“We’re not in a crisis. We’re definitely not in a crisis.”
An annual survey by Medical Liability Monitor (MLM) found that medical malpractice premiums rates have fallen 1.1%, the 10th consecutive year of lower rates in obstetrics & gynecology, general surgery, and general internal medicine, three areas of medicine said to be indicative of the industry as a whole.
The survey found that many physicians are paying lower premiums than they did in the early 2000s and noted that one insurance carrier was recently quoting general surgeons in Wisconsin $10,868, but was quoting $15,980 sixteen years ago.
Why Are Rates Lower and Why Aren’t We Hearing More About It?
Medical liability expert Paul Greve analyzed the results of the MLM survey and said that claims are “relatively flat and near historic lows.” But why? Greve believes three forces are at play to lower the number of medical malpractice claims:
- A recent push for patient safety education, policy, and reforms have greatly influenced the way that providers practice, making health care safer than it was in previous decades
- State tort reforms that discourage filing so-called frivolous lawsuits
- Competition among medical malpractice insurers for the business of independent physicians
Independent medical malpractice insurers are fighting for businesses because of “Big Box” medicine. Major medical networks and hospitals have begun insuring themselves and their physicians.
No one is sure why congressional Republicans are still fighting for medical malpractice reform (commonly referred to as tort reform) at the federal level. As of now, states are able to pass their own legislation (that abides by the Constitution) that dictates malpractice limitations.
The constant statement from these advocates is that medical malpractice lawsuits are costing doctors a fortune and essentially putting them out of business. Many suspect that this is to create a distraction from the constant mess that has been the American healthcare system. By changing the conversation, Republican lawmakers are likely hoping the passage of laws that limit punitive damages (commonly labeled ‘pain and suffering’) will mislead Americans into believing they are reforming our healthcare system. In reality, they’re robbing injured Americans of their right to receive justice. Illinois, luckily, does not currently impose a cap on non-economic damages in medical malpractice lawsuits.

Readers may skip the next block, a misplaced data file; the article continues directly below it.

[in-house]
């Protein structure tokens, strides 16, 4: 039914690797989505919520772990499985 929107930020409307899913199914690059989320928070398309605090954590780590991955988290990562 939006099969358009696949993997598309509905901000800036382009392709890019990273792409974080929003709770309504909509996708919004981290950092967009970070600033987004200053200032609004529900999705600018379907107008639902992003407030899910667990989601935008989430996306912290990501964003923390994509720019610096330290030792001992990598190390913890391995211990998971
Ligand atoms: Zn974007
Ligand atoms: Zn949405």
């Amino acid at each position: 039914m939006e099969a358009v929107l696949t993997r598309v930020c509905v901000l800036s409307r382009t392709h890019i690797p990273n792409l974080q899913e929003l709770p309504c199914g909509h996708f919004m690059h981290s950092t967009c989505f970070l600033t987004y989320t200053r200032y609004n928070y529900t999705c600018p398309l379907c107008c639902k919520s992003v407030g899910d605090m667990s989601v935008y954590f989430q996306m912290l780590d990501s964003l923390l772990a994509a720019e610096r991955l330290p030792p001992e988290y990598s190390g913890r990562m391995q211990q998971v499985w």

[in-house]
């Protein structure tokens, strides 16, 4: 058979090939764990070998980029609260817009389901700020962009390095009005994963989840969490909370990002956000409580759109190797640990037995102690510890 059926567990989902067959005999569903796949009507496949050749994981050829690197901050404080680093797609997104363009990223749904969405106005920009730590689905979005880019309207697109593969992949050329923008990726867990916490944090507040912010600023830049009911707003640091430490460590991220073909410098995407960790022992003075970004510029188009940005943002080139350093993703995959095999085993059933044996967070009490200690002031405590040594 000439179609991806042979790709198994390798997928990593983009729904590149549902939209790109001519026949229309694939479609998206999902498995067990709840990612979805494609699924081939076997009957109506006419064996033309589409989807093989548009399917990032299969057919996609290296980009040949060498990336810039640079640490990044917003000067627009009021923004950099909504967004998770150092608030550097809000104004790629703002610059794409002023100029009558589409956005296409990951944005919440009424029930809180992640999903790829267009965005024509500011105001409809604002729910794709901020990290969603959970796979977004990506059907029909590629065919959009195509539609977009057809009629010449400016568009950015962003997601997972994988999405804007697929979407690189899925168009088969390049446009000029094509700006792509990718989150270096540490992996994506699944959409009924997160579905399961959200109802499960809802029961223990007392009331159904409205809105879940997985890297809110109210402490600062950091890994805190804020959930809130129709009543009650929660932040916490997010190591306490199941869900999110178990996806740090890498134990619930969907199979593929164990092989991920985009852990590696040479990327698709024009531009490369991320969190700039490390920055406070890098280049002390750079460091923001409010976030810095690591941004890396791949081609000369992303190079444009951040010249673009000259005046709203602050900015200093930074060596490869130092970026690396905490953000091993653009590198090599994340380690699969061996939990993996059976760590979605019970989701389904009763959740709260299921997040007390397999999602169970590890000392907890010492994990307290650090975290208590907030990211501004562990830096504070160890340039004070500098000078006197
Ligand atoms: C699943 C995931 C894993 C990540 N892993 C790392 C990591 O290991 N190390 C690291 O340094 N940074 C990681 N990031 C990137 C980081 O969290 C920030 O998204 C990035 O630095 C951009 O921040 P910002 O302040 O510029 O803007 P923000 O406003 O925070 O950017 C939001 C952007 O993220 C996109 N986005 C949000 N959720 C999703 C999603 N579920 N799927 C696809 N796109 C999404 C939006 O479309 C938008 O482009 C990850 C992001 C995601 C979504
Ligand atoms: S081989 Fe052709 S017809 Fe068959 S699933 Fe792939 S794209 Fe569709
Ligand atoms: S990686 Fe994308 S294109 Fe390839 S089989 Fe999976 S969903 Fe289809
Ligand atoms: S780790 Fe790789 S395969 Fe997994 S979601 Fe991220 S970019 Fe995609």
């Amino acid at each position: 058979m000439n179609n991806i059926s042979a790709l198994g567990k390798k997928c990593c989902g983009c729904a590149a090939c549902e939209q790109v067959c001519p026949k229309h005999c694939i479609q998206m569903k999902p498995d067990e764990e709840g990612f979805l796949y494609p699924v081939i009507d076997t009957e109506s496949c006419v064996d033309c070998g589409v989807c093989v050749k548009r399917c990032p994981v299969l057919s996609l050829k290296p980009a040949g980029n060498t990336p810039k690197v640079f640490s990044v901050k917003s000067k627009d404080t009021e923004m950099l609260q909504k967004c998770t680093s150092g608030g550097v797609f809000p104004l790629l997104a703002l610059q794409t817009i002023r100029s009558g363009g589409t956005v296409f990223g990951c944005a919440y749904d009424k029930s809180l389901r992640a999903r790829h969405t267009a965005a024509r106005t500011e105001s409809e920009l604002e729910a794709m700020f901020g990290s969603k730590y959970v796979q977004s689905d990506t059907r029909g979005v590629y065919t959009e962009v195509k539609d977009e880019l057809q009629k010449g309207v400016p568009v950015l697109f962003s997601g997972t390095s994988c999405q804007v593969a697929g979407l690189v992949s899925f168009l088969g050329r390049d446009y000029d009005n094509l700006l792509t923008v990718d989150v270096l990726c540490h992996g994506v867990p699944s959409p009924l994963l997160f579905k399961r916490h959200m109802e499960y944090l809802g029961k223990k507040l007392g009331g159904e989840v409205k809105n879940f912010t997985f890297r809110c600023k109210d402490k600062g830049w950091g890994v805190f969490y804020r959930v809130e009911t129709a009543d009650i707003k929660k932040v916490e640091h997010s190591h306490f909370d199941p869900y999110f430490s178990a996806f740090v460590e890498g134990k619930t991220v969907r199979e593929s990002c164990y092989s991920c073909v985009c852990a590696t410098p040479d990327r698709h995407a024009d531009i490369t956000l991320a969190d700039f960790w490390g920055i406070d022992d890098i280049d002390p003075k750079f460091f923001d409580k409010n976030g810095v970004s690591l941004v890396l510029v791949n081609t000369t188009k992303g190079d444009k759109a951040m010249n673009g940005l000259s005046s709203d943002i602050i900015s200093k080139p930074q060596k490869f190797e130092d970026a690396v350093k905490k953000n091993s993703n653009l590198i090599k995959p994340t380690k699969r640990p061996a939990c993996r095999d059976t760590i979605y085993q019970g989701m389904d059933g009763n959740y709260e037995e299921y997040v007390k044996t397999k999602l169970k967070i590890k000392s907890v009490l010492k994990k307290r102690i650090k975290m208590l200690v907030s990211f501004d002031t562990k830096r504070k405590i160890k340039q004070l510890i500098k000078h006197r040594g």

To quote Paul Greve, “We’re not in a crisis. We’re definitely not in a crisis.”
Some Good News for Physicians in Chicago, Illinois, and the Midwest
The MLM survey also surveyed medical malpractice insurers and asked them to give their current rates as of July 1, 2017 for policies that allowed up to $1 million for an individual claim and a $3 million annual limit for all claims. The rates received represent 65-75% of the medical malpractice insurer market. Rates rose .6% for the northeast region, but fell .8% in the west, .9% in the south, and 2.1% in the midwest.
…And Some Bad News
One statistic that was revealed in the survey and has been similarly identified in various other studies conducted in recent years, is that the number of large dollar amount verdicts and settlements has increased. This means that while the overall number of medical malpractice claims has dropped, more serious injuries still seem to be occurring. This is multilayered, according to experts. The cause could be that these injuries were always happening, but are more noteworthy because of the decline in claims overall. It could also be due to the anger and resentment held by juries in regards to the health care system. Jurors could be potentially awarding more for non-economic damages. For most Americans, healthcare is expensive, the access to doctors isn’t great, they’re irritated by the constant shouting in Congress and the media about healthcare reform, and they’re tired of seeing nothing change.
Our own Senator, Dick Durbin, told us in an email this year that statistics show “Nearly 70 percent of all medical negligence lawsuits result in no settlement. An estimated six percent of doctors are responsible for 60 percent of all medical negligence that result in claims.” He concluded his email by saying “the justice system is our only effective means of holding these doctors accountable.”
It is important to see the facts for yourself. Studies, surveys, and medical data collection have shown us for years that medical malpractice claims are declining, doctors’ malpractice premiums are declining, and that errors can and do still happen. For now, we are fortunate to live in a state that does not impose caps on non-economic damages. We can only hope that Congress realizes imposing caps at a federal level is essentially determining how much your life and livelihood is worth.